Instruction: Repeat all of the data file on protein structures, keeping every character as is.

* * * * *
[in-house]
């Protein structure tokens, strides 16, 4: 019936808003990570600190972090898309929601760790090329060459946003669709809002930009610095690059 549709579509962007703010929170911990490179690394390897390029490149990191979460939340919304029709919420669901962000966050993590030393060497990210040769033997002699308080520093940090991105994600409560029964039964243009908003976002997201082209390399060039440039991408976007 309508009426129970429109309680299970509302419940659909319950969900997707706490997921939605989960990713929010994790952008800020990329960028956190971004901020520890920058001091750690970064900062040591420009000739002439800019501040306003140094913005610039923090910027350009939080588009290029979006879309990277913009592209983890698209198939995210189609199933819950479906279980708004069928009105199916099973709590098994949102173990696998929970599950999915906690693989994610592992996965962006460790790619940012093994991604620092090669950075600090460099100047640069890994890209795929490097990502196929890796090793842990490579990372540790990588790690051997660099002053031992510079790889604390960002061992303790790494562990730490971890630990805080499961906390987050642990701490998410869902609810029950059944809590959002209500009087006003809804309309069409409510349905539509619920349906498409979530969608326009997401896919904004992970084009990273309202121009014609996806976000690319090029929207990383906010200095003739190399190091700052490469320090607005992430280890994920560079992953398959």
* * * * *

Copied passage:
[in-house]
């Protein structure tokens, strides 16, 4: 019936808003990570600190972090898309929601760790090329060459946003669709809002930009610095690059 549709579509962007703010929170911990490179690394390897390029490149990191979460939340919304029709919420669901962000966050993590030393060497990210040769033997002699308080520093940090991105994600409560029964039964243009908003976002997201082209390399060039440039991408976007 309508009426129970429109309680299970509302419940659909319950969900997707706490997921939605989960990713929010994790952008800020990329960028956190971004901020520890920058001091750690970064900062040591420009000739002439800019501040306003140094913005610039923090910027350009939080588009290029979006879309990277913009592209983890698209198939995210189609199933819950479906279980708004069928009105199916099973709590098994949102173990696998929970599950999915906690693989994610592992996965962006460790790619940012093994991604620092090669950075600090460099100047640069890994890209795929490097990502196929890796090793842990490579990372540790990588790690051997660099002053031992510079790889604390960002061992303790790494562990730490971890630990805080499961906390987050642990701490998410869902609810029950059944809590959002209500009087006003809804309309069409409510349905539509619920349906498409979530969608326009997401896919904004992970084009990273309202121009014609996806976000690319090029929207990383906010200095003739190399190091700052490469320090607005992430280890994920560079992953398959």